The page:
Eileen is the story of a young woman set in the early 60s, in a small New England Town. It’s told retrospectively by Eileen when she’s much older, and there’s a wry humour to the retrospective viewpoint. Younger Eileen is trapped, living with her alcoholic father in their run down house, and working as a secretary in a juvenile prison. Nothing is rewarding about Eileen’s life, and she dreams of escape. She fantasises about Randy, one of the prison guards, and stalks him from afar, but really she’s quite alienated from her own desires, and her own body. Increasingly, we learn in snapshots from her childhood, that the whole of her life has been loveless and without affection. When a beautiful woman gets a job at the prison, Eileen’s desperate need for companionship transforms into a powerful crush.
This book caught my eye on the Man Booker shortlist. I’m slightly iffy as to whether it belongs in Queer Book Club (the main character isn’t explicitly queer), but the action hangs around Eileen’s crush on the beautiful new prison educator, Rebecca, so that’ll do I reckon.
I’ve seen the book labelled thriller, but it doesn’t really have the pacing of a thriller. Most of the book is more of an intricate character study of Eileen, following her around for a week, leading up to an unknown event which will cause her to leave her hometown forever. I loved the characterisation. Some of it is pretty grim—Eileen lives in filth and squalor, and hates her body to the point where she near starves herself, and then purges with laxatives, whilst drinking pretty heavily. Her relationship with her father is strained—he’s been a drunk for years, and has delusions and paranoia. But as the story takes shape, it becomes apparent that there never really was a golden time for Eileen. The retrospective style of narration, with the promise of escape and a better time, lifts the book from utter bleakness, so there’s humour and hope.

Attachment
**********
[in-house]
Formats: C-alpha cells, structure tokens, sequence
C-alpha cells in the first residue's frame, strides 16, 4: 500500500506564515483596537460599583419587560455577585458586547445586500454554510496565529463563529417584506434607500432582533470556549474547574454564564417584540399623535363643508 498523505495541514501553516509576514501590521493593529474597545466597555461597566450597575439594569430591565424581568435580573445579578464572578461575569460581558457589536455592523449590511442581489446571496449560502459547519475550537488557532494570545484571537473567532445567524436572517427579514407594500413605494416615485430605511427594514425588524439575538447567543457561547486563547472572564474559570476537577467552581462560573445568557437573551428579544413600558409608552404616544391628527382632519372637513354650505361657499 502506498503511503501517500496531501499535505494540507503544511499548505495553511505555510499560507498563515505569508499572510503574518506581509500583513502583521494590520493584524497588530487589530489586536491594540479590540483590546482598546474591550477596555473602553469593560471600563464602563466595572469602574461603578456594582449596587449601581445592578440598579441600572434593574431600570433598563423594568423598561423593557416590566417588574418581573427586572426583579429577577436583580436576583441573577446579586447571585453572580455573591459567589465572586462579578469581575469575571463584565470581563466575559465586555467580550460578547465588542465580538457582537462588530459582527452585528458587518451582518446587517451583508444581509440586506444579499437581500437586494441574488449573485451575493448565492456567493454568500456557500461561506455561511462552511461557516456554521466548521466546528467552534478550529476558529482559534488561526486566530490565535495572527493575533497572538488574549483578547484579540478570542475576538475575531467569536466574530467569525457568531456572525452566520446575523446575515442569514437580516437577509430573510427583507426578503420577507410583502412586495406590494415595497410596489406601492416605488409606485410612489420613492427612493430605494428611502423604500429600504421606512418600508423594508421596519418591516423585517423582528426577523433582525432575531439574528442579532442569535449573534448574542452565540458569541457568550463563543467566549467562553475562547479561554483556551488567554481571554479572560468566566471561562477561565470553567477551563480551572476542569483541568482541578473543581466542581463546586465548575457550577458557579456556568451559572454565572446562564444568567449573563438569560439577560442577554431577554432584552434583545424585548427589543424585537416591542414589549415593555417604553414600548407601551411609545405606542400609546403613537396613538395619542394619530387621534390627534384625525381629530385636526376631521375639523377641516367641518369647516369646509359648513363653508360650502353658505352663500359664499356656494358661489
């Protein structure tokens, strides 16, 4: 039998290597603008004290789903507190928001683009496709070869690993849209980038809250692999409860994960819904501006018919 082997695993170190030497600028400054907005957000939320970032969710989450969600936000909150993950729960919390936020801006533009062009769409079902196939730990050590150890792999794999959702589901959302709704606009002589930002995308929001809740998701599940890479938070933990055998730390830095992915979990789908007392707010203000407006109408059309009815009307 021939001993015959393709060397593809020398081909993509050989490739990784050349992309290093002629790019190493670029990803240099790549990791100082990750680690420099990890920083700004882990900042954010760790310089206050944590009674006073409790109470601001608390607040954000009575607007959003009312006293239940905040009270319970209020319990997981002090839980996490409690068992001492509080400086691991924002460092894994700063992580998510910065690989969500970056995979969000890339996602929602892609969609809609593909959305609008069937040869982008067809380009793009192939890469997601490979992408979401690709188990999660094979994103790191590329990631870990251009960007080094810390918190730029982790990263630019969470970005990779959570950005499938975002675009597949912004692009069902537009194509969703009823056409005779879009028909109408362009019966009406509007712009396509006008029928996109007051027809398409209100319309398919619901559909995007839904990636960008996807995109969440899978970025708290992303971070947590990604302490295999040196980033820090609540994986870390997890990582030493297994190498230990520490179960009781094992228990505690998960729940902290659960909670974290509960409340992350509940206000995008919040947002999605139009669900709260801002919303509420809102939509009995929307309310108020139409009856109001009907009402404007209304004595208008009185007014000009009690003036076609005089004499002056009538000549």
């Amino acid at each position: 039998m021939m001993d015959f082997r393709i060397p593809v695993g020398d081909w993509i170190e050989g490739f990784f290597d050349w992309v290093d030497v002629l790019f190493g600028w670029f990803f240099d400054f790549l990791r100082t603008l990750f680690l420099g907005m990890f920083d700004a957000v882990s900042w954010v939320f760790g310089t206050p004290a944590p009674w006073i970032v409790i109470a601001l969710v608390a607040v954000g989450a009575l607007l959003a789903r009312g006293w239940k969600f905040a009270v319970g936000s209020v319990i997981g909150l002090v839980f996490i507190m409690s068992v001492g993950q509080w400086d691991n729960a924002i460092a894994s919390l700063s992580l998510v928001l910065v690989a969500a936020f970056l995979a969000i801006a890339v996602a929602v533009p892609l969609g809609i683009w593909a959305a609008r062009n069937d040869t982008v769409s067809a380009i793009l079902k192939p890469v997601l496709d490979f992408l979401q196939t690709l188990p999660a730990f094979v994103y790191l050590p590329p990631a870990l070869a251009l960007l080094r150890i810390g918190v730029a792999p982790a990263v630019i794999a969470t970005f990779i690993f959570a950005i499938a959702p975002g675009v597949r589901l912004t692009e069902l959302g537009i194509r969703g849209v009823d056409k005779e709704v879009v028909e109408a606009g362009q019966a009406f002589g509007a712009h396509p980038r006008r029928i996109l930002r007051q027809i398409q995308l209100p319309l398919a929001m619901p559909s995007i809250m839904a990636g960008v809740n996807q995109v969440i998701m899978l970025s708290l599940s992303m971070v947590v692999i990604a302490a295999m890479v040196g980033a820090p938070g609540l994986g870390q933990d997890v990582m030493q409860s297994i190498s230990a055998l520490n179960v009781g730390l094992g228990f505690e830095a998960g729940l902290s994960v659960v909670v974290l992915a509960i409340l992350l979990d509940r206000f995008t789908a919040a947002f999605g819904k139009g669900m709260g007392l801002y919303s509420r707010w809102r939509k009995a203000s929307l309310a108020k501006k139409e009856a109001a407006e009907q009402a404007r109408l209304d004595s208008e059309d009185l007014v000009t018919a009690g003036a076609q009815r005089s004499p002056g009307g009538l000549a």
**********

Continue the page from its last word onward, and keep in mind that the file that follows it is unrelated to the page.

Whilst Eileen’s situation is not typical, there are some interesting reflections on women and sexuality at that time, and the limited roles available. Eileen’s not simply a victim of circumstance. She’s often quite an unpleasant, frustrating character, although I actually found her sympathetic as well.
The thriller element only really makes up the later part of the story, when Rebecca embroils Eileen in a surprising plot that finally snaps her out of the trap her life’s become. I won’t spoil the twist, but it was unexpected for me, even though the narrative is shaped towards that moment.
Eileen’s well worth a look, if you go in expecting a deep character study, and not a pacey thriller.